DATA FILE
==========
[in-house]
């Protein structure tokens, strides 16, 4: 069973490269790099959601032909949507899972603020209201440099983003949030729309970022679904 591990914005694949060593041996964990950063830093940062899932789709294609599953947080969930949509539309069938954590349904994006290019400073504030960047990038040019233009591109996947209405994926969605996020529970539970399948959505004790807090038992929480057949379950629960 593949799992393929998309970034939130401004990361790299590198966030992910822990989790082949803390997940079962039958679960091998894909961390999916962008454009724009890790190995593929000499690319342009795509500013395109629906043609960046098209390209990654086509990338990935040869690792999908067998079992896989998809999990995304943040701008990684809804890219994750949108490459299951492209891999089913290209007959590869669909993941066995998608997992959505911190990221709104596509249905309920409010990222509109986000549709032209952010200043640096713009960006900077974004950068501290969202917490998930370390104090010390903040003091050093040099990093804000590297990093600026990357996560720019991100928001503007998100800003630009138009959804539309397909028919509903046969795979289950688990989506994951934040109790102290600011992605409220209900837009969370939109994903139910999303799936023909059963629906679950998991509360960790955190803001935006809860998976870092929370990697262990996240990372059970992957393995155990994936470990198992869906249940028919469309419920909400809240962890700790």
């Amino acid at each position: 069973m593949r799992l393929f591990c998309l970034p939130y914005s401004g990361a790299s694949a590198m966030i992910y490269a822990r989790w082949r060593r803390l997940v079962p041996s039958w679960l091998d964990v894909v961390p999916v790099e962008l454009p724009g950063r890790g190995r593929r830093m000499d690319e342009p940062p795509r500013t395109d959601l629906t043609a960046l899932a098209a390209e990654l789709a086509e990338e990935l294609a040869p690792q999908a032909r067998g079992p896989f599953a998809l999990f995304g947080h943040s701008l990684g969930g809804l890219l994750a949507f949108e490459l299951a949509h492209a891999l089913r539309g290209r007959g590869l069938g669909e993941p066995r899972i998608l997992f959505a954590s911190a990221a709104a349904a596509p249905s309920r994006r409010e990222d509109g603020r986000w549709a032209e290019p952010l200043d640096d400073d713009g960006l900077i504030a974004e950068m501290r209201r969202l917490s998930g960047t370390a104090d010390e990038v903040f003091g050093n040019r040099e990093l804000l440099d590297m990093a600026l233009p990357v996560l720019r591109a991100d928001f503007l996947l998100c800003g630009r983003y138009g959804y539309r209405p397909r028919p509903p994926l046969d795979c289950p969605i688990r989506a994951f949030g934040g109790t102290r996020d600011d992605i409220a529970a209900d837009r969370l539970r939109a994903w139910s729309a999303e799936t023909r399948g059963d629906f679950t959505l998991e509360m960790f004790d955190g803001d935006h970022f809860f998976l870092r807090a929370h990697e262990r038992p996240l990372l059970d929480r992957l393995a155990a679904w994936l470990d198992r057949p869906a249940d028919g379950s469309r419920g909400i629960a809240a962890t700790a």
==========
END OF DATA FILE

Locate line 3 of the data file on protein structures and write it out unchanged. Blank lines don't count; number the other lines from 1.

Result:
């Amino acid at each position: 069973m593949r799992l393929f591990c998309l970034p939130y914005s401004g990361a790299s694949a590198m966030i992910y490269a822990r989790w082949r060593r803390l997940v079962p041996s039958w679960l091998d964990v894909v961390p999916v790099e962008l454009p724009g950063r890790g190995r593929r830093m000499d690319e342009p940062p795509r500013t395109d959601l629906t043609a960046l899932a098209a390209e990654l789709a086509e990338e990935l294609a040869p690792q999908a032909r067998g079992p896989f599953a998809l999990f995304g947080h943040s701008l990684g969930g809804l890219l994750a949507f949108e490459l299951a949509h492209a891999l089913r539309g290209r007959g590869l069938g669909e993941p066995r899972i998608l997992f959505a954590s911190a990221a709104a349904a596509p249905s309920r994006r409010e990222d509109g603020r986000w549709a032209e290019p952010l200043d640096d400073d713009g960006l900077i504030a974004e950068m501290r209201r969202l917490s998930g960047t370390a104090d010390e990038v903040f003091g050093n040019r040099e990093l804000l440099d590297m990093a600026l233009p990357v996560l720019r591109a991100d928001f503007l996947l998100c800003g630009r983003y138009g959804y539309r209405p397909r028919p509903p994926l046969d795979c289950p969605i688990r989506a994951f949030g934040g109790t102290r996020d600011d992605i409220a529970a209900d837009r969370l539970r939109a994903w139910s729309a999303e799936t023909r399948g059963d629906f679950t959505l998991e509360m960790f004790d955190g803001d935006h970022f809860f998976l870092r807090a929370h990697e262990r038992p996240l990372l059970d929480r992957l393995a155990a679904w994936l470990d198992r057949p869906a249940d028919g379950s469309r419920g909400i629960a809240a962890t700790a």